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Thread: There's no convincing digital piano out there

  1. #1
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    Default There's no convincing digital piano out there

    I've been researching because I wanted to have a digital piano.
    The first question that surely will come to your mind is "Why digital, why not accoustic"?
    Well, there are some advantages with digital pianos, the first one (I hate) is the possibility of headphones, as where I live I wouldn´t be able to freely practice... neighbours...
    The other main thing is that a decent upright is very very expensive for my budget, and I don't want a potato piano, I really don't want it.
    It seems that I'm too demanding in matter of sound... so I started my research on the affordable digital (stage pianos) and the result was a TREMENDOUS disappontment!! Those "pianos" (if you can call them so) are toys in matter of sound!! You can't make any nuances in those instruments, the color doesn't change at all, the dynamics are ridiculously poor... the only good thing I've found is the hammer action on some models, pretty much like the real thing (because they actually have the real thing inside, mechanically speaking)
    So, I understood the budget would be higher than expected (finally unaffordable)
    The digital piano wasn´t an option either.
    And just for morbid curiosity I started to pay attention and listened to the top notch grand digitals such as this beauty:

    and I found that this stunning digital grand was awful as well as the cheaper ones!!!
    I couldn't understand why someone would pay a fortune for that!
    I continued my research and I found that the basic problem of these instrunments (devices) is the polyphony, even the extremely expensive ones have less tahn 300 notes of polyphony.
    That's what make those pianos uncapable to reproduce the extreme resonances taht occur inside the real piano, which are extremely complex to calculate for a convincing emulation.
    If you listen to that Yamaha N3, you´ll perceive only the clean notes that each key triggers, but nothing else is there, nothing else at all!
    So when I understood the core of the problem I found a solution, the VST pianos. You can add any polyphony you want and the older notes you play will never be killed by new notes.
    I installed Fazioli by Imperfect Samples.
    The result was better, the color now changed properly, and the dynamics were much better... but it still wasn´t completely satisfactory. Something was missing there.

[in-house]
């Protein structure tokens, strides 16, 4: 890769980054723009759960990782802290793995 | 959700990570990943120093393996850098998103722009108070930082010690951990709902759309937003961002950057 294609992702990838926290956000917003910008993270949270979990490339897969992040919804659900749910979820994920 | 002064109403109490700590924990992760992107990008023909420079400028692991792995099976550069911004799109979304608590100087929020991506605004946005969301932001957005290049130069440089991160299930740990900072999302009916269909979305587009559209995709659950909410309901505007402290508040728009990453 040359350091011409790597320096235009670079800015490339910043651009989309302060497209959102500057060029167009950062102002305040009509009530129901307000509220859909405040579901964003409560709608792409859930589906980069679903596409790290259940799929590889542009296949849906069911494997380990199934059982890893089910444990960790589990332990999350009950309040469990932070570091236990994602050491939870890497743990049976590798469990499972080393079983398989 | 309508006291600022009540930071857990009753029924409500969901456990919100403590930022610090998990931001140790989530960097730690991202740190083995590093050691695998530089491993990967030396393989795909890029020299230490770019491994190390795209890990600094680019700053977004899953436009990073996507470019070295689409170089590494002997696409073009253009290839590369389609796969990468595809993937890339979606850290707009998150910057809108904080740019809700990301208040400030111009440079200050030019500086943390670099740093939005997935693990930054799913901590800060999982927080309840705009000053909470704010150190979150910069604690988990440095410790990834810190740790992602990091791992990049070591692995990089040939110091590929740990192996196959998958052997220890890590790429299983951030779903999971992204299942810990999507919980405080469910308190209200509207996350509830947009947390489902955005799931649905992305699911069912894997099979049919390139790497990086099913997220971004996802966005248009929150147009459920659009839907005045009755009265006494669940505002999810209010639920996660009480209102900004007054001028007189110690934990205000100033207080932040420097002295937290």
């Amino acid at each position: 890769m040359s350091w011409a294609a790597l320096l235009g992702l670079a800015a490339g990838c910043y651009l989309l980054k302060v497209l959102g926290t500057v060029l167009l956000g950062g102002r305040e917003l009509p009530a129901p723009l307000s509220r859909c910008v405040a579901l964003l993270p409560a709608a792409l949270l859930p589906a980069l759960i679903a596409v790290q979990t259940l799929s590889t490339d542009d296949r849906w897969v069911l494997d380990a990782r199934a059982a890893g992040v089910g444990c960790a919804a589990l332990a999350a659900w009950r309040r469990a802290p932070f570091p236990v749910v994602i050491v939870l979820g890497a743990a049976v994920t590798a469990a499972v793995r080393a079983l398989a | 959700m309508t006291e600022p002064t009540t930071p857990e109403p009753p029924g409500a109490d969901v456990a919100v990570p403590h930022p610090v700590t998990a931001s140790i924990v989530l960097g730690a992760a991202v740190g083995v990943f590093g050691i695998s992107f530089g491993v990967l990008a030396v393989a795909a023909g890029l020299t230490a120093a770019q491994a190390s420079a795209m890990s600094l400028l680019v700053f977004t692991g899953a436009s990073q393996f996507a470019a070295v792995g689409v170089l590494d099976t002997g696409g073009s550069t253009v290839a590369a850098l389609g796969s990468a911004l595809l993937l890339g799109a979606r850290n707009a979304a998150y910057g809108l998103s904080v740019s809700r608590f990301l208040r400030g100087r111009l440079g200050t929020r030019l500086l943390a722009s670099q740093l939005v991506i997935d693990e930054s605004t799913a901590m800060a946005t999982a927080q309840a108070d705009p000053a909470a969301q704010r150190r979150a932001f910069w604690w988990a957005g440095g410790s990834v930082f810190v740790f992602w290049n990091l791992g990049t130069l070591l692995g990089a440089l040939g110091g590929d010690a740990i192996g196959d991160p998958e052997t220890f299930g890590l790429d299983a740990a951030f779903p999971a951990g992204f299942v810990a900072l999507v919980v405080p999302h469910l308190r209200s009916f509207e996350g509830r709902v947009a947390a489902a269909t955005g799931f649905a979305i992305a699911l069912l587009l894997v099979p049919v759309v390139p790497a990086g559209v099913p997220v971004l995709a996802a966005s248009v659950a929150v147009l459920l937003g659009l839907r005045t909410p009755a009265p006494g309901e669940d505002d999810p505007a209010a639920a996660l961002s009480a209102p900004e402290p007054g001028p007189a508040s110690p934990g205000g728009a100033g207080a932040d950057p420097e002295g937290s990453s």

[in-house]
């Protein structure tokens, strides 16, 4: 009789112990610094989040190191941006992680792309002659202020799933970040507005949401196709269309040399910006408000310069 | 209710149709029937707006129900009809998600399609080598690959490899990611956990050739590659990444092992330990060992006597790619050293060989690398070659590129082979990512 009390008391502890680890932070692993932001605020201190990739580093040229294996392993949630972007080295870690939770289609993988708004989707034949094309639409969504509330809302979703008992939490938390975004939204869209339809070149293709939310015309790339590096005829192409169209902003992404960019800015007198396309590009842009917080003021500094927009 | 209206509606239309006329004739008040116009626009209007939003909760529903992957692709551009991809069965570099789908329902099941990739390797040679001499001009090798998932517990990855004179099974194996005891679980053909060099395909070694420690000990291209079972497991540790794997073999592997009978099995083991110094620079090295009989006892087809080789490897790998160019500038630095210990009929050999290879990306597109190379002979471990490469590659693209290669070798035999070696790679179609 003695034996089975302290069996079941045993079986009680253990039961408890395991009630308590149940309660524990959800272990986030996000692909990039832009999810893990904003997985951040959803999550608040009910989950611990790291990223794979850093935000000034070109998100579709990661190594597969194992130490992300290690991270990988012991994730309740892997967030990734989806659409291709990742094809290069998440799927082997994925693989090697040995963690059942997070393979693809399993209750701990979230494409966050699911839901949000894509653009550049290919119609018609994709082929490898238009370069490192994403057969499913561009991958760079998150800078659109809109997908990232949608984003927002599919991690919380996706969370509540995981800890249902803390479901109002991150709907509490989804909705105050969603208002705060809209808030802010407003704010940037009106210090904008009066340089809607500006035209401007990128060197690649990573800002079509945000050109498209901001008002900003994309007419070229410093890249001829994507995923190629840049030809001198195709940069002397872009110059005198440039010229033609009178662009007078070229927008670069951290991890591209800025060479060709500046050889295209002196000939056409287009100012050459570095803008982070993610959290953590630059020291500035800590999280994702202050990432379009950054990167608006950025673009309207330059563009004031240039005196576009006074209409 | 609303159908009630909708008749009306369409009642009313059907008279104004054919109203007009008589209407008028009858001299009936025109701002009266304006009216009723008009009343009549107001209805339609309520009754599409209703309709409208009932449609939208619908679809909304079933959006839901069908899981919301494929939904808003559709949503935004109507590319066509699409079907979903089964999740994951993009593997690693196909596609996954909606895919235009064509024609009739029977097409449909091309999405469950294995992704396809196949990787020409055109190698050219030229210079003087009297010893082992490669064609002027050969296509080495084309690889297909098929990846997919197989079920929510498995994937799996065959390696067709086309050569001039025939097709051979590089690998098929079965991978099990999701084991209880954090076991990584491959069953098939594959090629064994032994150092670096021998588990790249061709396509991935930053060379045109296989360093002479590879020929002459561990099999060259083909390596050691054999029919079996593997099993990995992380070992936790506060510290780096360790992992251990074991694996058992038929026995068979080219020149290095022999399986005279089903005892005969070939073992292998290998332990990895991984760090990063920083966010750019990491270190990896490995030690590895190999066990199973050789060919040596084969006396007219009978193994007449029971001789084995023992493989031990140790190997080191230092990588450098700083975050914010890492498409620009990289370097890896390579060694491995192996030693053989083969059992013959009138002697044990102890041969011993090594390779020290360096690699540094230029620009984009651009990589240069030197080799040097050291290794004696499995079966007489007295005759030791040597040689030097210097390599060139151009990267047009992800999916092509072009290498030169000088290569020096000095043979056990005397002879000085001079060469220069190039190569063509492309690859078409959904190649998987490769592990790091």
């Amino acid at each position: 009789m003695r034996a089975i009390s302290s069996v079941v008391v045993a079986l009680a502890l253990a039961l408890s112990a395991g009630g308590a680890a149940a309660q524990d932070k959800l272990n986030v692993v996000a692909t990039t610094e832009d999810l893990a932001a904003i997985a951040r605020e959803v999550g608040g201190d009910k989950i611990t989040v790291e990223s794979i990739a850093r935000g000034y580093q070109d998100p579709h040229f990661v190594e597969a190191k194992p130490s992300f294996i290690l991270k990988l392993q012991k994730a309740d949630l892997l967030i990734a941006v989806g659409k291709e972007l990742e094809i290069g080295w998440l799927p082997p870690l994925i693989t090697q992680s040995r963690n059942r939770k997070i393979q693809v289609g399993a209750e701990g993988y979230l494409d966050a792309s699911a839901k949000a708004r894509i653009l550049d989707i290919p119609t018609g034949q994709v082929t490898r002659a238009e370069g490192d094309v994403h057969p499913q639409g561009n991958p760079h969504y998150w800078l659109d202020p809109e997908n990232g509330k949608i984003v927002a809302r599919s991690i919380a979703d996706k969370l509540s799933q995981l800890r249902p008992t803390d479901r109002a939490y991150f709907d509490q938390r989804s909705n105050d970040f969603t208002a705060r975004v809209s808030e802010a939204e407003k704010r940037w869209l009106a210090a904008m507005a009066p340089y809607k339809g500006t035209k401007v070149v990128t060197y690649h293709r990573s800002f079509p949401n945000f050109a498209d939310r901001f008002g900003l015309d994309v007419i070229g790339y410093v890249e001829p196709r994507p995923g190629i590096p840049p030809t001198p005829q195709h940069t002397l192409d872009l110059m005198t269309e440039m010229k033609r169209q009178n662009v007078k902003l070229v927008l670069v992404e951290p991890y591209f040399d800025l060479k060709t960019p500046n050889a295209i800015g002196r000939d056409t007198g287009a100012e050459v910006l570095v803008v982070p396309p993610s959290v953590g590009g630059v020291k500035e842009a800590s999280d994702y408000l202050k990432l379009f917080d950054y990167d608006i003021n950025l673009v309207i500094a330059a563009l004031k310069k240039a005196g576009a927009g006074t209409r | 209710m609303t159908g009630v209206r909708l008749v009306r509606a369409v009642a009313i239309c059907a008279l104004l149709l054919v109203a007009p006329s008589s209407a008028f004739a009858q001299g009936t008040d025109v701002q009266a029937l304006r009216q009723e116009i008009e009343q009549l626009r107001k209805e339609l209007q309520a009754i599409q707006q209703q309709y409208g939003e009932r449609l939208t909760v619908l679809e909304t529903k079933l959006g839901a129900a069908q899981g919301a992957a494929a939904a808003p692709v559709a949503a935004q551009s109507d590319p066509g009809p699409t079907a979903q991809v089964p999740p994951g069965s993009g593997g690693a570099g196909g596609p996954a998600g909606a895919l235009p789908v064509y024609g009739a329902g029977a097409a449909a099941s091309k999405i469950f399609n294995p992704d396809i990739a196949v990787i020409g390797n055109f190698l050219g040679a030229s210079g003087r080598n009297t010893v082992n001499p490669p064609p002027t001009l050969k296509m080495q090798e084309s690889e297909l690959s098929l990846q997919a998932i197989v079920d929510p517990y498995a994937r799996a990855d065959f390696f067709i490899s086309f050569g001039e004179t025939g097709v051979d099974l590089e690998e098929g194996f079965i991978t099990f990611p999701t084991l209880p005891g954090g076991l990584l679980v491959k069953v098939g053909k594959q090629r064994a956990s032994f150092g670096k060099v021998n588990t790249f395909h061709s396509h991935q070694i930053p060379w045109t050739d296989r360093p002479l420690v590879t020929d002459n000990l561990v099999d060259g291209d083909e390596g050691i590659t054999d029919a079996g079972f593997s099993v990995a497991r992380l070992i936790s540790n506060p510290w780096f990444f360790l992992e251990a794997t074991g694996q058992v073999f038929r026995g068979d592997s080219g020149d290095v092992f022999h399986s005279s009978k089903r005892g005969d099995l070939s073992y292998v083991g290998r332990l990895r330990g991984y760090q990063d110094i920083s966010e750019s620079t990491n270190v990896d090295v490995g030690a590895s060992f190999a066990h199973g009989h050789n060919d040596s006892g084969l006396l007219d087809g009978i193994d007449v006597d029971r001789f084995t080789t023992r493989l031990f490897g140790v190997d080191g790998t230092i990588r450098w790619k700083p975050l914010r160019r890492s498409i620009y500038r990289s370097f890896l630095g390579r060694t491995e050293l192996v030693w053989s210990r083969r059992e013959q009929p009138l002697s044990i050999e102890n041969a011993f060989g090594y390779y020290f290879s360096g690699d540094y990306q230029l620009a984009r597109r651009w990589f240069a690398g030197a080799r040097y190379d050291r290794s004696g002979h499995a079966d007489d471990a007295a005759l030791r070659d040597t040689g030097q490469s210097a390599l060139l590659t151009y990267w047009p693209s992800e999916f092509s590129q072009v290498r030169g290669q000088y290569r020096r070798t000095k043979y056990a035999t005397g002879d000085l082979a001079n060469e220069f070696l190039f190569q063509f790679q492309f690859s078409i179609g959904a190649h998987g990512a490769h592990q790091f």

Even with the symphatetic resonances, I found the mass of the sound was really poor, specially while stressing the instrument with extreme performances.
    I started to learn about the cosntruction of the virtual instruments and i really got amazed about the infinite flexibility of those instruments. You can really do whatever you want in matter of customization.
    First of all, I colored the dynamics of my piano with some enrichment process that were managed by the velocity parameter (the force you play with). That made a very obscure pianissimos and very open and stressed fortissimos.
    And I added four systems of resonators (symphatetic) that are triggered when the damper pedal is down in combination with stressful performances.
    The result is this:

    Now I really can express my emotions in my digital piano
    I hope you like my story, and my piano!

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  3. #2
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    Interesting story, though I have to admit some of the technical stuff went a little over my head. I've played one of those Yamaha grands too and, like you, was distinctly underwhelmed by it. The Fazioli does sound great and you play it very well. My personal preference would always be for an acoustic (are you sure you could only get a "potato piano" - good phrase, that - for your budget?) but I have to admit I struck lucky with my upright, a 1925 Bechstein which I bought far too cheaply from a music shop which didn't know its true value. Happy musicmaking.
    Last edited by Animal the Drummer; Nov-14-2017 at 19:26.

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    Hi! Thanks for your reply
    I'm so glad that you've found a piano that makes you happy!
    Well, I wasn't that lucky, and here the upright (a decent one) is TOO expensive and you´ll have to choose a very very good one in order it to be good enough for concerts and delicate nuances. You know most upright don't...
    Well what I did was to buy this digital piano (for 420$):
    Stage piano.jpg

    Then my father and me built a wooden cabinet and insert it like this:

    Insert.jpg

    Of course there is much more than that, hidden inside, this is only a schematic. It has also a computer inside, a Steinberg sound card, big speakers and all powered by big gel batteries, so you can play anywhere for hours regardless the power source.

    And the result is this upright, the piano you heard in youtube:

    My piano.jpg

    The sound that you heard in my post is the Fazioli Grand by Imperfect Samples. It has also available a Schimmel Braunschweig Upright, a Brasted Upright, a Bosendorfer Imperial by Synthogy, and other pianos like those.
    Now I have several pianos in my piano

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    try Yamaha P-115 & P-215

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    Quote Originally Posted by redracer View Post
    try Yamaha P-115 & P-215
    I tried those
    BTW, did you mean Yamaha P-255?
    Anyways, if you compare them (or any digital piano, even the top notch ones) to the Fazioli I've posted, you'll see what I'm talking about.
    The lack of deep resonances in digital pianos is so noticeable. The problem is always the lack of polyphony. They cannot sustain the immense amount of overlapped notes that a TRUE piano resonance involves. Only with a software piano you can hold the extreme resonances at about 2500 notes of poly, while the most expensive digital piano only holds 256 notes max, which means nothing regarding true resonance.